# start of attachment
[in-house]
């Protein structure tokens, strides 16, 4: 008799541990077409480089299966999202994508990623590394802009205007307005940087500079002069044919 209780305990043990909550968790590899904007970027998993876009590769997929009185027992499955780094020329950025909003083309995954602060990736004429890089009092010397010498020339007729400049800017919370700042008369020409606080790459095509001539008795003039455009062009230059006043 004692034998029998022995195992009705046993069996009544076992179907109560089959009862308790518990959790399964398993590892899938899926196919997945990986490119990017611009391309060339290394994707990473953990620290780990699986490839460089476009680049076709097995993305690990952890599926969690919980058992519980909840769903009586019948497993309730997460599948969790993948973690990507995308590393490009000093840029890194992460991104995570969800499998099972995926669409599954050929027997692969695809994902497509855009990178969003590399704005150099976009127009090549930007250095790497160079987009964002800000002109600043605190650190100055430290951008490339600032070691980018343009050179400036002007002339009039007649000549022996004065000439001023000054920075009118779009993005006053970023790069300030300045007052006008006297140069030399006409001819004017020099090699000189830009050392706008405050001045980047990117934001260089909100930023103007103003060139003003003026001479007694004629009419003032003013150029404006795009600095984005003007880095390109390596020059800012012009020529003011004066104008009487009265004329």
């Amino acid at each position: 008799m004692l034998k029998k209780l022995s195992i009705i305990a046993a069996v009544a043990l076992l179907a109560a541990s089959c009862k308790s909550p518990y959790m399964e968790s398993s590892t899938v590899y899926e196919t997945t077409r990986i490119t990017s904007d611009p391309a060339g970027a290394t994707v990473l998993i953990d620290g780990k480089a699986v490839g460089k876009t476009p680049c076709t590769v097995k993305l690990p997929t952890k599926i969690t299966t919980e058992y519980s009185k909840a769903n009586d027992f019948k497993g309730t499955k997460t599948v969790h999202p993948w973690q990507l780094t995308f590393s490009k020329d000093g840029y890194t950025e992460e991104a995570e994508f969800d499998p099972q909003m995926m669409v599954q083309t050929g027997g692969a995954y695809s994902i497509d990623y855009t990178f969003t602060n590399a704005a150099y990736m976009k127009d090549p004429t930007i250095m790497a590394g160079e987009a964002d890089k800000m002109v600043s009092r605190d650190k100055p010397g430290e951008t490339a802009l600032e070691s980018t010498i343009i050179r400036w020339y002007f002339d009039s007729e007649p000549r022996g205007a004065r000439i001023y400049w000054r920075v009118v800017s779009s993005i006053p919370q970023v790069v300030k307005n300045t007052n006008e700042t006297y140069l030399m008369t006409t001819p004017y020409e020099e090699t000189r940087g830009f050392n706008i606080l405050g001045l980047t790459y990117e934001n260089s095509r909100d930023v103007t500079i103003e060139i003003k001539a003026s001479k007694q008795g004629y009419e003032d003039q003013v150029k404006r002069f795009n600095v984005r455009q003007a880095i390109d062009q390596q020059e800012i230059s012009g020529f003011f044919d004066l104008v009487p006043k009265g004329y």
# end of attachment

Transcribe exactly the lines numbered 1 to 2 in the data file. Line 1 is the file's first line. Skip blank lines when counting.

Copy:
[in-house]
């Protein structure tokens, strides 16, 4: 008799541990077409480089299966999202994508990623590394802009205007307005940087500079002069044919 209780305990043990909550968790590899904007970027998993876009590769997929009185027992499955780094020329950025909003083309995954602060990736004429890089009092010397010498020339007729400049800017919370700042008369020409606080790459095509001539008795003039455009062009230059006043 004692034998029998022995195992009705046993069996009544076992179907109560089959009862308790518990959790399964398993590892899938899926196919997945990986490119990017611009391309060339290394994707990473953990620290780990699986490839460089476009680049076709097995993305690990952890599926969690919980058992519980909840769903009586019948497993309730997460599948969790993948973690990507995308590393490009000093840029890194992460991104995570969800499998099972995926669409599954050929027997692969695809994902497509855009990178969003590399704005150099976009127009090549930007250095790497160079987009964002800000002109600043605190650190100055430290951008490339600032070691980018343009050179400036002007002339009039007649000549022996004065000439001023000054920075009118779009993005006053970023790069300030300045007052006008006297140069030399006409001819004017020099090699000189830009050392706008405050001045980047990117934001260089909100930023103007103003060139003003003026001479007694004629009419003032003013150029404006795009600095984005003007880095390109390596020059800012012009020529003011004066104008009487009265004329």